Cwtch Technical Basics

This page presents a brief technical overview of the Cwtch protocol.

A Cwtch Profile

Users can create one of more Cwtch Profiles. Each profile generates a random ed25519 keypair compatible with Tor.

In addition to the cryptographic material, a profile also contains a list of Contacts (other Cwtch profile public keys + associated data about that profile like nickname and (optionally) historical messages), a list of Groups (containing the group cryptographic material in addition to other associated data like the group nickname and historical messages).

2-party conversions: Peer to Peer

For 2 parties to engage in a peer-to-peer conversation both must be online, but only one needs to be reachable via their onion service. For the sake of clarity we often label one party the "inbound peer" (the one who hosts the onion service) and the other party the "outbound peer" (the one that connects to the onion service).

After connection both parties engage in an authentication protocol which:

  • Asserts that each party has access to the private key associated with their public identity.
  • Generates an ephemeral session key used to encrypt all further communication during the session.

This exchange (documented in further detail in authentication protocol) is offline deniable i.e. it is possible for any party to forge transcripts of this protocol exchange after the fact, and as such - after the fact - it is impossible to definitely prove that the exchange happened at all.

After, the authentication protocol the two parties may exchange messages with each other freely.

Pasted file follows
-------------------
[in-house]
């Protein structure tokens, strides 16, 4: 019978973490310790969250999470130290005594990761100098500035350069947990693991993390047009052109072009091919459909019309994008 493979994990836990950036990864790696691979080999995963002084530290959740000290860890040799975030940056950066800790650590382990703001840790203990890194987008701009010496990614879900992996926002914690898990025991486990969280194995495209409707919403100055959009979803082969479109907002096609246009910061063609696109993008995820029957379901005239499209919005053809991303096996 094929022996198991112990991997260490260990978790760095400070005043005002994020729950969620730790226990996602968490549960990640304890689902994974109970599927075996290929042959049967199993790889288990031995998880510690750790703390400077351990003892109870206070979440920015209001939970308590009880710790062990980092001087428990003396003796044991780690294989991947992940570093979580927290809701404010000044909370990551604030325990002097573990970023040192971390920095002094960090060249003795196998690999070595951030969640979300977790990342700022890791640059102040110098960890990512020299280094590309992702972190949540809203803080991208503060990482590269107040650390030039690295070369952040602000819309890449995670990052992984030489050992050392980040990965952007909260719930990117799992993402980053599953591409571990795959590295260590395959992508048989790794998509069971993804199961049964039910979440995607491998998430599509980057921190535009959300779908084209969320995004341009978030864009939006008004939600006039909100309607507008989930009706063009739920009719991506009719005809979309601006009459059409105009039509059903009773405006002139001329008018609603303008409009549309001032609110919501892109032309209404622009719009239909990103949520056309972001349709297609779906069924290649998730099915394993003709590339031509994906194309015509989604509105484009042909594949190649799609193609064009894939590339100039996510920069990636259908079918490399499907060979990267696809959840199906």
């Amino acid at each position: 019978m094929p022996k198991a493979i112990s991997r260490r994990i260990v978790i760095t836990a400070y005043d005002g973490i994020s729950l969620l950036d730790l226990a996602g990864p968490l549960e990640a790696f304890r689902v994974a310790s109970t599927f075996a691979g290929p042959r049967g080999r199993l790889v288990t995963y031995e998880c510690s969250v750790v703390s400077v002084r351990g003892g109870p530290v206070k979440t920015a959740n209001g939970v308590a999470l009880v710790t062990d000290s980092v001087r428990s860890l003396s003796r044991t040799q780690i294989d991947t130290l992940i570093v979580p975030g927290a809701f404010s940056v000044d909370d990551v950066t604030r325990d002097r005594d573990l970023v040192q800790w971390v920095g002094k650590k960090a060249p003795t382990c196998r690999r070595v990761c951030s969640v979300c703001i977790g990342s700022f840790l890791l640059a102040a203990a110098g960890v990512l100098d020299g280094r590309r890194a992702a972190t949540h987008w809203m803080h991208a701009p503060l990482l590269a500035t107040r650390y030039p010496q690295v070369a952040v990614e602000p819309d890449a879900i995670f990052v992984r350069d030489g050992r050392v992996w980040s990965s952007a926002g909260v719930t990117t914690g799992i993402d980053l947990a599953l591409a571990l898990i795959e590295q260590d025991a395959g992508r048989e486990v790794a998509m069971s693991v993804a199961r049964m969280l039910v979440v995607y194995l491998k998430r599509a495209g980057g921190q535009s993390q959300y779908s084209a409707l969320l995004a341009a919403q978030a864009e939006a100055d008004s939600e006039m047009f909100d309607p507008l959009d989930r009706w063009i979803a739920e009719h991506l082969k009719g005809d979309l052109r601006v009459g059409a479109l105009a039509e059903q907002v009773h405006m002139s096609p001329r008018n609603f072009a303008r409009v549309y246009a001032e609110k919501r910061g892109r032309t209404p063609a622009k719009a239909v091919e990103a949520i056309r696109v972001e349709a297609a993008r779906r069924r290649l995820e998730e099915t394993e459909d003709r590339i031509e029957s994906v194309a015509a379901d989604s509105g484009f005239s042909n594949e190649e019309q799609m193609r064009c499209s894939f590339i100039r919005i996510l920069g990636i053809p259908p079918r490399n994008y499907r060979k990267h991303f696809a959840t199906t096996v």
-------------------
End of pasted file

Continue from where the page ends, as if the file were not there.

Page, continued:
Multi-party conversations: Groups and Peer to Server Communication

Note: Metadata Resistant Group Communication is still an active research area and what is documented here will likely change in the future.

When a person wants to start a group conversation they first randomly generate a secret Group Key. All group communication will be encrypted using this key.

Along with the Group Key, the group creator also decides on a Cwtch Server to use as the host of the group. For more information on how Servers authenticate themselves see key bundles.

A Group Identifier is generated using the group key and the group server and these three elements are packaged up into an invite that can be sent to potential group members (e.g. over existing peer-to-peer connections).

To send a message to the group, a profile connects to the server hosting the group (see below), and encrypts their message using the Group Key and generates a cryptographic signature over the Group Id, Group Server and the decrypted message (see: wire formats for more information).

To receive message from the group, a profile connected to the server hosting the group and downloads all messages (since their previous connection). Profiles then attempt to decrypt each message using the Group Key and if successful attempt to verify the signature (see Cwtch Servers Cwtch Groups for an overview of attacks and mitigations).

Servers are Peers

In many respects communication with a server is identical to communication with a regular Cwtch peer, all the same steps above are taken however the server always acts as the inbound peer, and the outbound peer always uses newly generated ephemeral keypair as their "longterm identity".

As such peer-server conversations only differ in the kinds of messages that are sent between the two parties, with the server relaying all messages that it receives and also allowing any client to query for older messages.